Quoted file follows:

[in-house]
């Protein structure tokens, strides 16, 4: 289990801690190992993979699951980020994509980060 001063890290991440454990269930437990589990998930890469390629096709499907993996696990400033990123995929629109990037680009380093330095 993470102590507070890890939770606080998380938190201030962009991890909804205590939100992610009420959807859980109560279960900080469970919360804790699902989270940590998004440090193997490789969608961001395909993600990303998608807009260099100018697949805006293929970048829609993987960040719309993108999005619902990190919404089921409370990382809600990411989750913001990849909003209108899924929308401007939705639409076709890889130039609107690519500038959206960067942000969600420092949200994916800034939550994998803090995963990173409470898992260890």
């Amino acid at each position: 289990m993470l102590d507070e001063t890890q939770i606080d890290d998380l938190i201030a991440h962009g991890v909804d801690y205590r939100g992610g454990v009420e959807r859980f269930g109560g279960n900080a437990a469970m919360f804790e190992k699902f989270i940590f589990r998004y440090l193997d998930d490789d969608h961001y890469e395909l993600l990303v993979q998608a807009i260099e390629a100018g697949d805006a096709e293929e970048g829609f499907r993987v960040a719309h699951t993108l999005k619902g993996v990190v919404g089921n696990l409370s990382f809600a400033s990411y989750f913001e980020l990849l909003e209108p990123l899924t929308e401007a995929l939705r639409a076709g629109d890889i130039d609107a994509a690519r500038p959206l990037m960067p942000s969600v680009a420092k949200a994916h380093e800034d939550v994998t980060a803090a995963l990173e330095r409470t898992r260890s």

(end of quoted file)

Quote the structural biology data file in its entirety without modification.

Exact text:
[in-house]
């Protein structure tokens, strides 16, 4: 289990801690190992993979699951980020994509980060 001063890290991440454990269930437990589990998930890469390629096709499907993996696990400033990123995929629109990037680009380093330095 993470102590507070890890939770606080998380938190201030962009991890909804205590939100992610009420959807859980109560279960900080469970919360804790699902989270940590998004440090193997490789969608961001395909993600990303998608807009260099100018697949805006293929970048829609993987960040719309993108999005619902990190919404089921409370990382809600990411989750913001990849909003209108899924929308401007939705639409076709890889130039609107690519500038959206960067942000969600420092949200994916800034939550994998803090995963990173409470898992260890």
């Amino acid at each position: 289990m993470l102590d507070e001063t890890q939770i606080d890290d998380l938190i201030a991440h962009g991890v909804d801690y205590r939100g992610g454990v009420e959807r859980f269930g109560g279960n900080a437990a469970m919360f804790e190992k699902f989270i940590f589990r998004y440090l193997d998930d490789d969608h961001y890469e395909l993600l990303v993979q998608a807009i260099e390629a100018g697949d805006a096709e293929e970048g829609f499907r993987v960040a719309h699951t993108l999005k619902g993996v990190v919404g089921n696990l409370s990382f809600a400033s990411y989750f913001e980020l990849l909003e209108p990123l899924t929308e401007a995929l939705r639409a076709g629109d890889i130039d609107a994509a690519r500038p959206l990037m960067p942000s969600v680009a420092k949200a994916h380093e800034d939550v994998t980060a803090a995963l990173e330095r409470t898992r260890s």